around the world in 80 minutes | 8 april 2013

THE GUARDIAN: Talk point: focus on modern-day slavery.
THE WASHINGTON POST: Margaret Thatcher leaves complicated, sometimes bitter legacy in U.K.’s former colonies.

BBC: Xi Jinping: ‘China will protect foreign companies’.
REUTERS: The backroom battle delaying reform of China’s one-child policy.

CBS NEWS: In slap at South, North Korea suspends work at joint factory complex.
THE WALL STREET JOURNAL: Japan Posts First Current-Account Surplus in Four Months.
THE GUARDIAN: Yen slumps to new low as Bank of Japan unveils stimulus plan.
FOREIGN POLICY: Black magic: The key to fighting corruption in Indonesia?
REUTERS: Pakistan’s Musharraf entangled in treason accusation.
THE NEW YORK TIMES: Diplomat Killed on Afghan Mission She Coveted.
REUTERS: French photographer escapes Afghan kidnappers after four months.
THE WASHINGTON POST: VIDEO | Afghan soldiers enter a Taliban nest — without U.S. troops by their side

BBC: Syria rejects ‘broadening’ of UN chemical weapons probe.
FOREIGN POLICY: Time for a no-fly zone over Syria.
REUTERS: Egypt suspends commercial flights from Iran after protests.
THE NEW YORK TIMES: Kerry to Focus on Palestinian Economy as Part of Peace Process.

REUTERS: Egypt’s El Baradei cites terms for dialogue with government.
THE FINANCIAL TIMES: Egypt in crisis needs inclusive leadership.
REUTERS: France wants to keep 1,000 soldiers in Mali permanently.
REUTERS: Obama approves sending U.S. military aid to Somalia.
REUTERS: Sudanese journalists protest against editor’s dismissal.

REUTERS: Kenya to swear in president, leave West with headache.
THE GUARDIAN: Mali becomes first African country to give away domain for free.

REUTERS: Venezuela’s Maduro vows to battle corruption.
REUTERS: Chilean poet Neruda’s body exhumed in murder probe.
BBC: Miguel Diaz-Canel: The man tipped to lead Cuba.

FINANCIAL TIMES: Portugal faces fresh cuts to spending.
The Guardian: Portugal deserves to be cut some slack.
THE NEW YORK TIMES: With Putin at Her Side, Merkel Criticizes Russia.
DER SPIEGEL: Trouble in Paris: A Crisis of Democracy Rocks the Fifth Republic.



David Gardner | The Financial Times

But what is, on the face of it, rather puzzling, is the behaviour of Hizbollah, the Shia Islamist paramilitary movement, allied to Syria and beholden to Iran, and the most powerful force in Lebanon. Hizbollah seems to be the cause of the fall of the Mikati government, over which it was considered to exercise a large measure of control.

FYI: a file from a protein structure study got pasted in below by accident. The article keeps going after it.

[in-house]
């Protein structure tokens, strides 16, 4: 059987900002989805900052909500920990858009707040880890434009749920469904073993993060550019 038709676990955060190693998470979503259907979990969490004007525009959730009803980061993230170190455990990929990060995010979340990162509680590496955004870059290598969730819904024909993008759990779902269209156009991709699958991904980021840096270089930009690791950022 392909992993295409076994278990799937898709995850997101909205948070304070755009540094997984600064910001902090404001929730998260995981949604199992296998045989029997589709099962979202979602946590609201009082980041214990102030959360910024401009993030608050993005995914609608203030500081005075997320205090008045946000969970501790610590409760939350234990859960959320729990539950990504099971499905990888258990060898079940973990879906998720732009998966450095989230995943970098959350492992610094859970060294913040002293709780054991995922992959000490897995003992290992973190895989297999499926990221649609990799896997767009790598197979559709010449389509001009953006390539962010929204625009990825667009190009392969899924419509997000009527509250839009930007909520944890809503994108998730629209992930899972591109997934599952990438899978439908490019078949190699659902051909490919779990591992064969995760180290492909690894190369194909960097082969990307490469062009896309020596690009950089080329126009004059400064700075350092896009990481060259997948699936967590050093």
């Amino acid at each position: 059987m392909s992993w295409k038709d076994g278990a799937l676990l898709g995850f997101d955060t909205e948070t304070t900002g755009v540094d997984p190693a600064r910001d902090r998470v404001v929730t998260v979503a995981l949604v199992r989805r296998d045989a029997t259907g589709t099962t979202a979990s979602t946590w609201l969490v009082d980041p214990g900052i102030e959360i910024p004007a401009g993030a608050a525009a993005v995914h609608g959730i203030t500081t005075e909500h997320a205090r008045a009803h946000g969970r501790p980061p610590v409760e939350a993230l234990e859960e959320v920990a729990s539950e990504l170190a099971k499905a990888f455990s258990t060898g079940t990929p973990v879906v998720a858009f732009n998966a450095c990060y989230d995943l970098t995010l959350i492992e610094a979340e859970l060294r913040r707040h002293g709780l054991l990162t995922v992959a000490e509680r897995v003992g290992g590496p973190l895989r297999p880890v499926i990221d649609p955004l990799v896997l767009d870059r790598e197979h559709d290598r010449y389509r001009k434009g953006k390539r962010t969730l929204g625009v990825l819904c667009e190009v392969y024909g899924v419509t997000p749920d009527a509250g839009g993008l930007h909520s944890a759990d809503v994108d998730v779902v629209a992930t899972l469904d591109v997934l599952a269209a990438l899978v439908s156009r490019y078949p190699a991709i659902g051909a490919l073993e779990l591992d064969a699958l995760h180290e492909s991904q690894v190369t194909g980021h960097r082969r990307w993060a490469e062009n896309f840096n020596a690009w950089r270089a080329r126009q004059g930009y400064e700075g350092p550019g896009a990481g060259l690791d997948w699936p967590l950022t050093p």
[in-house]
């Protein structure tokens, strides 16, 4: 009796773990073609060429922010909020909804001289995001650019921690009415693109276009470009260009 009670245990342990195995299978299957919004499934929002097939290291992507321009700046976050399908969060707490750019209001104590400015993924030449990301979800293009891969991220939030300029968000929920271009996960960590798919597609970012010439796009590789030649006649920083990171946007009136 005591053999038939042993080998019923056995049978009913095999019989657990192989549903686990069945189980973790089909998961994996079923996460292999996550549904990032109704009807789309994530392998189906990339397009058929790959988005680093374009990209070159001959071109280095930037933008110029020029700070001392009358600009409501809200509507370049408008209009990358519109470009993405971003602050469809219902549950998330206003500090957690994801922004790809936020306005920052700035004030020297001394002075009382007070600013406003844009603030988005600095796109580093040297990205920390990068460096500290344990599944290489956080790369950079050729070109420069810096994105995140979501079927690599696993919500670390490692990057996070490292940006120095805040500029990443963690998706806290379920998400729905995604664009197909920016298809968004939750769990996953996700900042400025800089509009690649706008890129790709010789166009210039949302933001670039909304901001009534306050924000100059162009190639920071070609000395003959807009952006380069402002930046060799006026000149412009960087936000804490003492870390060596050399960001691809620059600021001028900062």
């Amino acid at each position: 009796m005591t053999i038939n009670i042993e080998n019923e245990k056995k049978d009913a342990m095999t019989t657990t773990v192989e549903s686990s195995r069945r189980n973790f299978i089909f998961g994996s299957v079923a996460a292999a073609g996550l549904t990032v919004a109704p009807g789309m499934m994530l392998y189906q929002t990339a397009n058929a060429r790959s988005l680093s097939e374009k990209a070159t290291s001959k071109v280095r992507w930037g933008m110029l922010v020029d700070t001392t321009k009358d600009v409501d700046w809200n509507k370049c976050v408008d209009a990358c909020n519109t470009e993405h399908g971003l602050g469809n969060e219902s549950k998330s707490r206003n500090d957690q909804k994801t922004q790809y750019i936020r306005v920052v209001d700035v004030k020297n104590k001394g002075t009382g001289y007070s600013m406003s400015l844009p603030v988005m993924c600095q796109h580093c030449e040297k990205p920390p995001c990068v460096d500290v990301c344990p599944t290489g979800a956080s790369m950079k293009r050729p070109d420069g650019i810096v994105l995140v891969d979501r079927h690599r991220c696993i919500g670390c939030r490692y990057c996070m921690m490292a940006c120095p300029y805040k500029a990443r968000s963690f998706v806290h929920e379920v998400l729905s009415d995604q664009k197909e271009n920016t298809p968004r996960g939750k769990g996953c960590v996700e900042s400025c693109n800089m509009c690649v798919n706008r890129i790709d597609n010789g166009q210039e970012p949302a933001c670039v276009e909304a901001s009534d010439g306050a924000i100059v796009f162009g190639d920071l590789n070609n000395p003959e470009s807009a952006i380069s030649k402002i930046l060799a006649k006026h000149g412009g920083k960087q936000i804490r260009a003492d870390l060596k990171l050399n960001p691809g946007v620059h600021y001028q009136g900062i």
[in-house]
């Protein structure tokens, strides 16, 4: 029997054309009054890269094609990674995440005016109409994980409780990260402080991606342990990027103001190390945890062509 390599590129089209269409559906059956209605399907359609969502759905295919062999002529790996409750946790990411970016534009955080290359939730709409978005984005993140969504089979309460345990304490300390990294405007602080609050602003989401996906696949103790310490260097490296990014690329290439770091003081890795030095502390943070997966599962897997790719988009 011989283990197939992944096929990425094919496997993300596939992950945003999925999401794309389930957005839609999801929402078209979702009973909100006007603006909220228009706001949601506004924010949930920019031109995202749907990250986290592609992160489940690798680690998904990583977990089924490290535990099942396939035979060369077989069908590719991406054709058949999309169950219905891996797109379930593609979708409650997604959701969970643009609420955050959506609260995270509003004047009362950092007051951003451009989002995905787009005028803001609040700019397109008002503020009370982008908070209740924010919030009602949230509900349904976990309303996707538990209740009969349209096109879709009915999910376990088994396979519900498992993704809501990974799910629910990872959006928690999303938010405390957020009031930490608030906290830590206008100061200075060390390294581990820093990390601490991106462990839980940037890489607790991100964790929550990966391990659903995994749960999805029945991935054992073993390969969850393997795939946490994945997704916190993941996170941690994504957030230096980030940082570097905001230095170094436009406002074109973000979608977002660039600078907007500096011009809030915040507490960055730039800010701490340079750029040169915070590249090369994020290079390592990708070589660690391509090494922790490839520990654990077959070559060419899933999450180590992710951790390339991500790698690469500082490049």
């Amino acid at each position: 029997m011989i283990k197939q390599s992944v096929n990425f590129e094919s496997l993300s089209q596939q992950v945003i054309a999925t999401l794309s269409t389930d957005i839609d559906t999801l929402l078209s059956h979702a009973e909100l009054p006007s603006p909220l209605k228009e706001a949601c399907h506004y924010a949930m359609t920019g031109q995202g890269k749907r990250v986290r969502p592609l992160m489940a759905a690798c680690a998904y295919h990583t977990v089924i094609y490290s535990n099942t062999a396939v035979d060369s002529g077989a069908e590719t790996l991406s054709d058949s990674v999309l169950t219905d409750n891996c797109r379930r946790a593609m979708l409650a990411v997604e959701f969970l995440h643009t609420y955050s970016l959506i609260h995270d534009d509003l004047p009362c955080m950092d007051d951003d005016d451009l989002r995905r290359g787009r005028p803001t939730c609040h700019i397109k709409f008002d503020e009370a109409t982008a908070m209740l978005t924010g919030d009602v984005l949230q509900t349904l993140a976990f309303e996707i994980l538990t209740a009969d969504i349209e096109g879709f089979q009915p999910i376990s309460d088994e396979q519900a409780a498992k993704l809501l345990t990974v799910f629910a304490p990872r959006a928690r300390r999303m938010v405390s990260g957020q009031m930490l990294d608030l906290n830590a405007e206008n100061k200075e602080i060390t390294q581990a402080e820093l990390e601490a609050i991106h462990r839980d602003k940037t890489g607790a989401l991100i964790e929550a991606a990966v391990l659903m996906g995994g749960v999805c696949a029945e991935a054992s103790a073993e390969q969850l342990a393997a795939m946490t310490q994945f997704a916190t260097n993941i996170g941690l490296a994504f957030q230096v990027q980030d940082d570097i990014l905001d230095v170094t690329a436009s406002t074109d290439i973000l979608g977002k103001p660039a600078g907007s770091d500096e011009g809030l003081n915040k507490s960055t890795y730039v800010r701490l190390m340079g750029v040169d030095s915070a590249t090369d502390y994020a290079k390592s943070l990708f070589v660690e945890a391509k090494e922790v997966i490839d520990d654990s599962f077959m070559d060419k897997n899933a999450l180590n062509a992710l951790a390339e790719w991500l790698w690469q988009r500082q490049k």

Mr Mikati’s replacement is Tammam Salam, scion of a historic Sunni dynasty, close to the opposition and Saudi Arabia. Why would Hizbollah make this sort of move on the region’s three-dimensional chess board?
One possible answer is that Iran, patron of Hizbollah and enemy of Sunni Saudi Arabia, has made a judgment. In this reading, the fall of the Assads is inevitable and the Shia theocrats of Tehran are trying to consolidate control in Lebanon, just as they are in Iraq, where their allied Shia Islamist government of Nouri al-Maliki has gathered almost all the reins of power.


John Kerry | Foreign Policy

We and the Russians both have “boots back on the ground” — inspectors who monitor the inner workings of our respective strategic forces.

New START is maintaining stability and predictability between the world’s largest nuclear powers, as we promised. So far, the United States and Russia have completed 78 on-site inspections. On top of that, we have exchanged over 4,000 notifications on the numbers, locations, and movements of our strategic forces. On a day-in, day-out basis, we have a real-time picture of what is going on with the Russians’ strategic forces, and they have the same with ours.

The inspection teams are thus steadily confirming that the treaty’s verification regime works. Accurate and timely knowledge of each other’s nuclear forces dampens the risks of misunderstanding, mistrust, and worst-case analysis and decision-making. Such mutual confidence and predictability are crucial to international stability.



Award-winning Australian photojournalist, Ed Giles, documents the growing dissatisfaction with the government of President Mohamed Morsi and the Muslim Brotherhood in Egypt.
Ed Giles | The Guardian
Ed Giles in Cairo
Ed Giles in Cairo


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